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Member postings for 34046

Here is a list of all the postings 34046 has made in our forums. Click on a thread name to jump to the thread.

Thread: Someone with a Cowells 90ME
23/01/2020 18:24:29


Is it just the strap with the locating pin at the top held on by a allen key bolt at the bottom that is missing ?


Thread: Unimat Fretsaw set up
23/01/2020 17:51:20


I can photograph the assembly diagram from the handbook and mail it to you if it helps.



Edited By 34046 on 23/01/2020 17:51:49

Thread: Unimat 3 underpowered ?
23/01/2020 16:52:45
Posted by JasonB on 23/01/2020 15:57:24:

I think Dave has got confused with the various Unimat SL versions which did have several different size motors unlike the Unimat 3 that only had the 95W motor and that worked well for me.


That would make sense Jason and is quite understandable and I would be more in agreement with him if that is the case. Thanks for pointing it out.The U3 is a totally different animal to the earlier SL model.

I have skimmed and faced an 80 mm diameter aluminium flywheel in mine though I must admit that is max capacity.




Edited By 34046 on 23/01/2020 16:53:17

Thread: Can we have a really clear distinction between Silver Soldering and Brazing
23/01/2020 14:44:50
Posted by larry phelan 1 on 23/01/2020 13:43:11:

Simple, Silver soldering is done with silver solder rods, which cost mad money.

Brazing is done using brass rods, which are quite cheap and the joint is stronger, just needs more heat.


Larry, I like this post - short and to the point.


I do wonder what Keith made of it all with his post


Hi folks

Words fail.

There's an expression involving a horse and water but I can't recall it at the moment.

Perhaps I should just keep my thoughts to myself. Is that the bugler playing "The Last Post"?

Edited By 34046 on 23/01/2020 14:45:08

Thread: Unimat 3 underpowered ?
23/01/2020 14:16:06
Posted by SillyOldDuffer on 23/01/2020 13:52:11:
Posted by 34046 on 23/01/2020 12:11:07:

Posted by Julian Saunders 1 on 22/01/2020 17:15:05:.


Heartily agree - absolutely nothing wrong with a U3 and well capable of more than clock making.

Jason's engine as above is proof of what it can do



Not so sure myself! Reading Michael's link and I find the motors varied between 40W and 125W. That's a very wide range, enough to make comparing one lathe with another dubious. Beware of chaps advising that their Unimats are wonderful: it's the state yours is in that matters and they ain't seen it cut metal!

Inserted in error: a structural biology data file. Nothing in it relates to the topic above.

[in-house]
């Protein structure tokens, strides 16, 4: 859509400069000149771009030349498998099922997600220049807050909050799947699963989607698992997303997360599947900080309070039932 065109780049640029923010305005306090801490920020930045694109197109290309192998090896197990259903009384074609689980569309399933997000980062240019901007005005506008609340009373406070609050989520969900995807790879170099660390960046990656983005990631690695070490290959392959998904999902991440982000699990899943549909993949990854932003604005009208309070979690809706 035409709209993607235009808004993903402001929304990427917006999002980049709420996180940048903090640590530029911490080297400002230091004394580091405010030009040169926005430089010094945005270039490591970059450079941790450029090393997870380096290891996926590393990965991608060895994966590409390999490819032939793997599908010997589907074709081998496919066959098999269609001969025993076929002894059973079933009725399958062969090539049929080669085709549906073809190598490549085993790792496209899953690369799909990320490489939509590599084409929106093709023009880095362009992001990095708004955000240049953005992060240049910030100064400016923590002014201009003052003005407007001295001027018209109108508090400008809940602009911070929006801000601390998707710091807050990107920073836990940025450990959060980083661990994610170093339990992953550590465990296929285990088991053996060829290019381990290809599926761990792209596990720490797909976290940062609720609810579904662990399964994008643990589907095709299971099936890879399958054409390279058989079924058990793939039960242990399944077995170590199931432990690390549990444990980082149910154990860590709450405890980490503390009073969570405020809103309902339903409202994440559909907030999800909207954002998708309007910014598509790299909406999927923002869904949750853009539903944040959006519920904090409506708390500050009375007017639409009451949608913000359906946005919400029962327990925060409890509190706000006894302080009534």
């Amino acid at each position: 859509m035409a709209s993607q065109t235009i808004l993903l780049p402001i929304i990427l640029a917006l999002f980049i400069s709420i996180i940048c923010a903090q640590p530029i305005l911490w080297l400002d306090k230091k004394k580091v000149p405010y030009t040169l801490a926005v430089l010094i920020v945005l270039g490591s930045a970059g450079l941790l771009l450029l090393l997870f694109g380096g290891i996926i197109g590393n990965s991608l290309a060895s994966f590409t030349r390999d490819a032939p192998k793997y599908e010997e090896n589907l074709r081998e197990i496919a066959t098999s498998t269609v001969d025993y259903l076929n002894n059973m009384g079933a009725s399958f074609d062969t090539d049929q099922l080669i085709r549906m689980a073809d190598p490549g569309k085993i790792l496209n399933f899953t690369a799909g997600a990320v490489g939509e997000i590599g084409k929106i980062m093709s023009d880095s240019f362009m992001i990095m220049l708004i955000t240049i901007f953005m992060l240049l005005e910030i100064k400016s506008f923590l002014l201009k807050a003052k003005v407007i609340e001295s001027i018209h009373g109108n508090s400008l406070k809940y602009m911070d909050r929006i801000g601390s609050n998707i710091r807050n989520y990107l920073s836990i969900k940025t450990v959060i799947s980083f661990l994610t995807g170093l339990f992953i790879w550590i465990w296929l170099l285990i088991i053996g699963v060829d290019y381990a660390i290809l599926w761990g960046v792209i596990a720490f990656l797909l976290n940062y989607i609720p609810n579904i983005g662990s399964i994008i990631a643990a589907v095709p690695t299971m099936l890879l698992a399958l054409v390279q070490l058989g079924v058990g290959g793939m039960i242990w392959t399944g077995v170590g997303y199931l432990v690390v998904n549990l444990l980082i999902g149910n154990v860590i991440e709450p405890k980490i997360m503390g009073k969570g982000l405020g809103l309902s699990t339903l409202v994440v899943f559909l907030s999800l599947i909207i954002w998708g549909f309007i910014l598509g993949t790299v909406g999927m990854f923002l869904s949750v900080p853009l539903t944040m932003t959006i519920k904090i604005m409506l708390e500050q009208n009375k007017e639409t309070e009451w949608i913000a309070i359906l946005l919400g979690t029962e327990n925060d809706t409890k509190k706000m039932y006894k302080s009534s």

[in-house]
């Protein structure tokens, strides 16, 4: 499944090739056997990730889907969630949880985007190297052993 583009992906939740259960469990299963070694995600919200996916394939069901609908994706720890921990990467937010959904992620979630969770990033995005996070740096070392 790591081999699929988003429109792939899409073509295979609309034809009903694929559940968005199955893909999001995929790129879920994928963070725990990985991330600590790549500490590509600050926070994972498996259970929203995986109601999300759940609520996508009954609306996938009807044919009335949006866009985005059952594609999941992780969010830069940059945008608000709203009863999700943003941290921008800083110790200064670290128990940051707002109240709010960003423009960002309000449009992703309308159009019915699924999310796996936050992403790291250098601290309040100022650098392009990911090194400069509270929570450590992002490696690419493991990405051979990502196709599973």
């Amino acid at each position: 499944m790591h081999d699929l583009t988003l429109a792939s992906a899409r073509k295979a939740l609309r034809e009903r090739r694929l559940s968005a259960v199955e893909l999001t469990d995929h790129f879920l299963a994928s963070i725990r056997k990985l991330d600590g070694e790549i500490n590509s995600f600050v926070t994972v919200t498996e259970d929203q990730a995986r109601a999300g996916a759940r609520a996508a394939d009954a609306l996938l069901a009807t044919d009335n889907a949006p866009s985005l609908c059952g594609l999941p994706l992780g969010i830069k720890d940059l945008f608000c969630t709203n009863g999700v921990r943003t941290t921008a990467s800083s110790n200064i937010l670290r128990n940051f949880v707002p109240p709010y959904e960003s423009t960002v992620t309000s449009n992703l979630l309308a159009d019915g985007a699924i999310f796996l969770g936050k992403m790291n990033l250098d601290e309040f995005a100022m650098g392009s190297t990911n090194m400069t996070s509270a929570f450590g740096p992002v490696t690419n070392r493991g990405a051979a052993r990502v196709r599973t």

My reading suggests a 90W 80% duty cycle Universal AC/DC motor was most common on these machines. (Some are only 60% duty cycle). That's plenty adequate for small delicate precision work, but clearly Unimat's aren't bruisers. Compared with the more suitable 450-650W DC or brushless motor fitted to a mini-lathe, Unimat motors are weaklings.

What a particular Unimat is capable of today will depend on the motor fitted and even more critically on what condition it's in. Over the last 3 or 4 decades, an underpowered Universal motor may have been thrashed, showered in 3-in-1, run on dud brushes or allowed to spark due to a failed suppressor capacitor. The commutator and bearings may be damaged. I wouldn't assume there's anything wrong with the lathe without having a critical look at the motor; maybe it's just filthy and needs some TLC. Unfortunately, if a Unimat motor is done for, replacing it doesn't seem to be cheap or easy. Not sure why - is it because they're a non-standard fitting? Lot's of old lathes accept new motors and a VFD without fuss.




Dave = would I be right in thinking you have not used or owned a U3?


The factory fitted 8 on / 2 off motors are a pain and best binned and it was 95 watt. I have never heard of a 40 watt motor supplied on a U3 - do you have more info please ?

The continuous one fitted to the U4 is a reliable option.

A 24v scooter motor can be fitted cheaply with a bridge rectifier and a variable speed pot for £50 = articles on the old yahoo covered this in great detail.

We have done this on my sons lathe and it can attach to an exsisting plate so very simple to do.

I have the Parvalux motors on mine, agree they are expensive but again bolt on to exsisting plate.

Jan Gunnarrson made his award winning V4 oscillator on a U3. I stand by what I said before - Jason's post and picture stand testament as to what can be done on the U3.






Edited By 34046 on 23/01/2020 14:20:24

Edited By 34046 on 23/01/2020 14:23:06

Thread: Hall Class Display Model
23/01/2020 13:35:11


Please do post the build


Thread: Unimat 3 underpowered ?
23/01/2020 12:11:07
Posted by Julian Saunders 1 on 22/01/2020 17:15:05:

The Unimat 3 can be very accurate, I have made a 40.000mm quill to upgrade the vertical milling to tapered bearings, I have used it to make master patterns for Matchbox and Corgi, its accuracy was always great. I have upgraded the motors to a 0.5kw DC for main, and a 0.3KW 3 phase with controller on each motor, with reverse. Takes a 1" brass bar down to 0.5" in one pass, the Myford doth protest when I try it on that !!